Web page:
We can ensure that local authorities are fully compliant with Regulation of Investigatory Powers Act 2000 “RIPA” as amended by the Protection of Freedoms Act 2012 and thus demonstrate respect for Human Rights in a cost-effective way that also frees up internal resources:
- Help develop a policy statement if one is not already in place
- Provide authorisation, review, cancellation and Justice of the Peace approval processes
- Provide approved documentation where and when it is needed
- Train personnel to the necessary depth dependant on their role and refresh this as necessary
- Maintain training records
- Scrutinise applications, when and if they can be authorised present them to the Authorising Officer or Designated Person with annotation to ensure that the authorisation itself is an efficient use of the authorisers time
- Maintain records of applications and respond to Freedom of Information requests
- Ensure governance, confidentiality and scrutiny of processes
- Co-ordinate and manage inspections by the Office of the Surveillance Commissioner
- Provide real time advise on alternative methods of evidence collection to avoid the use of covert techniques
This will ensure that you preserve your organisational reputation by avoiding:
- being linked to media stories of inappropriate uses of covert techniques and
- falling foul of the Office of the Surveillance Commissioner.
It will demonstrate to the council tax payers in your area that you take the preservation of their human rights seriously, whilst using the most efficient method to detect and prevent crime, without placing an undue burden on your most senior officers, so that they can deliver the services that they do best.
For an informal, no obligation discussion please get in touch, telling us the best time to contact you and we will get back to you.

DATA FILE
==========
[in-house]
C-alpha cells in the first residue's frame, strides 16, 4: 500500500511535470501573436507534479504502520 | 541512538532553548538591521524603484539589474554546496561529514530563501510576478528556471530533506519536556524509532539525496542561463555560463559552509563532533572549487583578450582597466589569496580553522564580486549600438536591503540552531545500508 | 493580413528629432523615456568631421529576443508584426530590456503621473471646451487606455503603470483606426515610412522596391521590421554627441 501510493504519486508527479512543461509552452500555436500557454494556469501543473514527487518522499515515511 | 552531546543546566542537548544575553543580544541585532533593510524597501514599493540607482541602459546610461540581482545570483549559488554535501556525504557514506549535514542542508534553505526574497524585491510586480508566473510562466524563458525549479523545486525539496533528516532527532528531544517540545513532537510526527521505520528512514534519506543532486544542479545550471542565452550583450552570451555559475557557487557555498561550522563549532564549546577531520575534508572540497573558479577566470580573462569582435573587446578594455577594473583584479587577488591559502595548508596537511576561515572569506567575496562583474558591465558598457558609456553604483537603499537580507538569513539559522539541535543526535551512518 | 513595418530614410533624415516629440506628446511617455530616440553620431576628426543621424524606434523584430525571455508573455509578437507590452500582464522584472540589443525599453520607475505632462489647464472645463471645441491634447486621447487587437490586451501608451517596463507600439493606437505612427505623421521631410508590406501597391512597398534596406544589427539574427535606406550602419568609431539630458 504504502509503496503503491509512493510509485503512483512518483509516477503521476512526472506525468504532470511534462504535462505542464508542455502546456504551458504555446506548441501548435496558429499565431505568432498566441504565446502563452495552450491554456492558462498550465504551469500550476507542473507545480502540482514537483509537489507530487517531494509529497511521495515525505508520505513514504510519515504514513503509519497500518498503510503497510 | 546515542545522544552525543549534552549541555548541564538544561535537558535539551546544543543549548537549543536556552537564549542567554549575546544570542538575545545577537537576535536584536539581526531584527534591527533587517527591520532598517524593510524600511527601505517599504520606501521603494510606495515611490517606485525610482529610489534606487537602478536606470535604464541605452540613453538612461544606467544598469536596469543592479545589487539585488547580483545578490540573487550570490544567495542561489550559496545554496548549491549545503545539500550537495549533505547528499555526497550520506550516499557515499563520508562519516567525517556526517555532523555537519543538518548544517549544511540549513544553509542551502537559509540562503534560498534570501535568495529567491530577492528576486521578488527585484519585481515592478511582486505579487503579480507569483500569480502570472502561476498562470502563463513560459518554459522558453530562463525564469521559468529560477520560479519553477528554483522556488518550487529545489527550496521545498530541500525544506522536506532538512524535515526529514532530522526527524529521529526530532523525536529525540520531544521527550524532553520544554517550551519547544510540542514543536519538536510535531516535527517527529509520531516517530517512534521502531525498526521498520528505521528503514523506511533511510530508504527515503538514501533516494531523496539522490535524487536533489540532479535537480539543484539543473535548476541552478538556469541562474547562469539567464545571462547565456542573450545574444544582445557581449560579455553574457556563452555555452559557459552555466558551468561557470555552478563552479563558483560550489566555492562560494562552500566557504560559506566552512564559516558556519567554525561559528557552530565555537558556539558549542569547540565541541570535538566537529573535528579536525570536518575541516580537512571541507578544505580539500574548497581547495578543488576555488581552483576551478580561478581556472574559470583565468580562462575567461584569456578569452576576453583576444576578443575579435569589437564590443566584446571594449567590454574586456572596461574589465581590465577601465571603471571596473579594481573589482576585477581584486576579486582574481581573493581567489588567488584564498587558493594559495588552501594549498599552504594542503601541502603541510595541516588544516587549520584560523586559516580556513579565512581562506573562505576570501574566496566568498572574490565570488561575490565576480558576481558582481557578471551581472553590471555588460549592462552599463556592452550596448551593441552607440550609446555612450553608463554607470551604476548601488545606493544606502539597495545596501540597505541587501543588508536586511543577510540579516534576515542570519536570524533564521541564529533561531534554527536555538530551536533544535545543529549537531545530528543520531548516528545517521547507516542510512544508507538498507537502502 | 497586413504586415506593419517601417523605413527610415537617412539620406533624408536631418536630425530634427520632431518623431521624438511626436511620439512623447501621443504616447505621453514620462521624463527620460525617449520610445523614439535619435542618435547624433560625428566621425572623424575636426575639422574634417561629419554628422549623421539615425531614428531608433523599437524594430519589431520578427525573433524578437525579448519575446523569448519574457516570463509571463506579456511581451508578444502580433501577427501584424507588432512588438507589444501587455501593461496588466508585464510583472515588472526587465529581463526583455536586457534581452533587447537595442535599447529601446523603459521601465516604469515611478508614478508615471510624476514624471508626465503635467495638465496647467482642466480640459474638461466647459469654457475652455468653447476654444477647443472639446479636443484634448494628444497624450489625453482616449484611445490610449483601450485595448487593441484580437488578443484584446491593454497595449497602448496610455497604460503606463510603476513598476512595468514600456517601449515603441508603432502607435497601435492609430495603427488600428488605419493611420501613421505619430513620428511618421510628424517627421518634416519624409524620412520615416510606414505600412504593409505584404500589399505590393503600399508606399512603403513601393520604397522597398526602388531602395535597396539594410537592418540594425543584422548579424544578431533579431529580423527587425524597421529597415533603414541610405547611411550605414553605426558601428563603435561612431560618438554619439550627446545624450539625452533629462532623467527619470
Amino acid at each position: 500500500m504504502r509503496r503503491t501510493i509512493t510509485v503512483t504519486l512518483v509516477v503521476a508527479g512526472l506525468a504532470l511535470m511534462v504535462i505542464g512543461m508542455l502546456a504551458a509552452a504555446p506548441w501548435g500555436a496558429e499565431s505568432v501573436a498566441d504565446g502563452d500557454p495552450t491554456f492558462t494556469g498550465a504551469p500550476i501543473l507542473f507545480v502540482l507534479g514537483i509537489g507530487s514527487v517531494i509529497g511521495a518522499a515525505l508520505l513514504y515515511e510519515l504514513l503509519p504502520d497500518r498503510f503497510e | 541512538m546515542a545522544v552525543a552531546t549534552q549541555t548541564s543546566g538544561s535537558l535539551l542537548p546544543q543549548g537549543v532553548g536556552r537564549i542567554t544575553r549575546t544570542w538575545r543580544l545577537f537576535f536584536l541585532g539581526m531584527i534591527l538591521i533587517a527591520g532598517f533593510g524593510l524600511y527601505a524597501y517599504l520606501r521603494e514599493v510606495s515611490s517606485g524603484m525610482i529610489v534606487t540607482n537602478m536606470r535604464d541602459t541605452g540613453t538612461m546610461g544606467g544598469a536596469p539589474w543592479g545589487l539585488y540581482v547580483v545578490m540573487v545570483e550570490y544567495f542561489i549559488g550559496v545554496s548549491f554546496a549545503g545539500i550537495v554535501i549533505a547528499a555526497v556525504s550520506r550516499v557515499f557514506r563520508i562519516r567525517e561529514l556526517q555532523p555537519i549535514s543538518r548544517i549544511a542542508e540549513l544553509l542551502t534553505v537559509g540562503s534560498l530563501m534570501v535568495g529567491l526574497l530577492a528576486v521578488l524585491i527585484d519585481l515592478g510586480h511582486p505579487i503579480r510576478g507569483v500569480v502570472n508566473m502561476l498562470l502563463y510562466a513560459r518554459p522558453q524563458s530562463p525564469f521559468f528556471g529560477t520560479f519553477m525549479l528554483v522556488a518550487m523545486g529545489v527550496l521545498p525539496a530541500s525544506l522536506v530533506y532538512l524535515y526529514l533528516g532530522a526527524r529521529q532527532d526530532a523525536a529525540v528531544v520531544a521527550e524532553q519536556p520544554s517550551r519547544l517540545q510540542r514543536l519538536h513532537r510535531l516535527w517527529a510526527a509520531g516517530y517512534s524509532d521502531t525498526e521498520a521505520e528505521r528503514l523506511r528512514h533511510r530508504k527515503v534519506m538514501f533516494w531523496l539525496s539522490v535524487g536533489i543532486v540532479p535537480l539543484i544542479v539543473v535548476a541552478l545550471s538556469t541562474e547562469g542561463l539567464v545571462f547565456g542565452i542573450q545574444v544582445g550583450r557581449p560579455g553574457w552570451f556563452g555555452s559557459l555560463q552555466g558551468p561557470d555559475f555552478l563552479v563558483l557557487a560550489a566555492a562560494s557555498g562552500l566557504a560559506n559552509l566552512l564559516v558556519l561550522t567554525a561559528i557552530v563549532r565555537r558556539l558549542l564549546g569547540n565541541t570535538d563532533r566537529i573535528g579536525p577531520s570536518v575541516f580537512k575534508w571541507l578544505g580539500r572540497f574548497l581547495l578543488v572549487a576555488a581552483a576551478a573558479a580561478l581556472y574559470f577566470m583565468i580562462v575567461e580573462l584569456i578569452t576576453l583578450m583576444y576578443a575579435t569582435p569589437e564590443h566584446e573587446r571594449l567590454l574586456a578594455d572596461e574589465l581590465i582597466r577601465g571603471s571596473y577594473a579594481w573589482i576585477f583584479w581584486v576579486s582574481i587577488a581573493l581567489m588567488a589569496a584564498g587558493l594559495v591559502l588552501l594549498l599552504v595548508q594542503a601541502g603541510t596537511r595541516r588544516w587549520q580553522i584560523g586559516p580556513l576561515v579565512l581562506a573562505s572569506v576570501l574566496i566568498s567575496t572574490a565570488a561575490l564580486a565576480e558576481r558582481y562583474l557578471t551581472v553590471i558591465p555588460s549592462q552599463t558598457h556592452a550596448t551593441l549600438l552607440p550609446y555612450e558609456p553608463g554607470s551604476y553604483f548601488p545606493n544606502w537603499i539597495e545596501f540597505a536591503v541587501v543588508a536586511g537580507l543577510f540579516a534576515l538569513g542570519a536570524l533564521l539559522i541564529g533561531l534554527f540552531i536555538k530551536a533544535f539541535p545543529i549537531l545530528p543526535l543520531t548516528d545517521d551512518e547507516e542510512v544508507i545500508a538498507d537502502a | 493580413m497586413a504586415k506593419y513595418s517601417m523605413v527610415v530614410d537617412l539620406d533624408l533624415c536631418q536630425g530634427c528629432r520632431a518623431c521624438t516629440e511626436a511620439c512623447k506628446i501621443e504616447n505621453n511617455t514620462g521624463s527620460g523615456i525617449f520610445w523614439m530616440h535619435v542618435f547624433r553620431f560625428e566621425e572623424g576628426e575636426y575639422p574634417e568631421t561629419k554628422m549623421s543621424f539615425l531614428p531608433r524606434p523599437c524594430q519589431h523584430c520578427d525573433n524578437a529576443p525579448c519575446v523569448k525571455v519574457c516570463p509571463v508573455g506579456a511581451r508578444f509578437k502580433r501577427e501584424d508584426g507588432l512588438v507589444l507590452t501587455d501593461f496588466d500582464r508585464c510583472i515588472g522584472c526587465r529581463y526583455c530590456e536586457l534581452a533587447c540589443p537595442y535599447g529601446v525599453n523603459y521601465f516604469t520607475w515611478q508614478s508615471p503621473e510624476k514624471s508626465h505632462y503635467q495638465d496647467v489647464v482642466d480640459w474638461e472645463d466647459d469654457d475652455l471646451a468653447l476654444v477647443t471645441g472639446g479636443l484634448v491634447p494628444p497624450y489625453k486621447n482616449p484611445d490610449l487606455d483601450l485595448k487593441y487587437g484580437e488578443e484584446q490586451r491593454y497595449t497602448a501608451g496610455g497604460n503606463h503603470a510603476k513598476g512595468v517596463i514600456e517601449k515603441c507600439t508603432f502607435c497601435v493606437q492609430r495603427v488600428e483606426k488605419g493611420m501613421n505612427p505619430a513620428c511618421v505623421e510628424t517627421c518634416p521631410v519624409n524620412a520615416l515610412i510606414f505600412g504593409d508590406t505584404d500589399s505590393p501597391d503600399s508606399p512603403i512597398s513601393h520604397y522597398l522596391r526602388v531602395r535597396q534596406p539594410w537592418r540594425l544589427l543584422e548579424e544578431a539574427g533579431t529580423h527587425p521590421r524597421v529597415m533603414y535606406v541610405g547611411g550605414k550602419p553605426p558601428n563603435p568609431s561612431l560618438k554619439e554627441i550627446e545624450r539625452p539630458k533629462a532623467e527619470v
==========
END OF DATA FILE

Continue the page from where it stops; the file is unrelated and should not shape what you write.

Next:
What is RIPA
The Regulation of Investigatory Powers Act 2000, RIPA, stipulates how and in what circumstances Local Authorities can use covert investigation methods. In itself, it does not give any powers to carry out such activities.
Using RIPA ensures that Local Authority officers carry out covert activities compatibly with the European Convention of Human Rights and especially article 8 the right to respect for private and family life.
The techniques can only be used where it is considered necessary to investigate a suspected crime or disorder and it is proportionate i.e. the seriousness of the offence outweighs the seriousness of the intrusion into privacy and whether the information can be obtained by other (less intrusive) means.
Local Authorities can use three covert techniques:
Use of all of these techniques has to be authorised internally by an Authorising Officer or a Designated Person for communications data. The Authorising Officer or Designated Person has to be a Head of Service, Service Manager or equivalent, a Principal Trading Standards Officer is not of sufficient seniority. The Head of Paid Service or person acting as such must give authorisation of:
- directed surveillance or the use of a CHIS likely to obtain defined confidential information or
- the deployment of a juvenile or vulnerable person (by virtue of mental or other condition) as a CHIS
The Local Authority authorisations and notices can only be given effect once an order approving the authorisation or notice has been granted by a Justice of the Peace.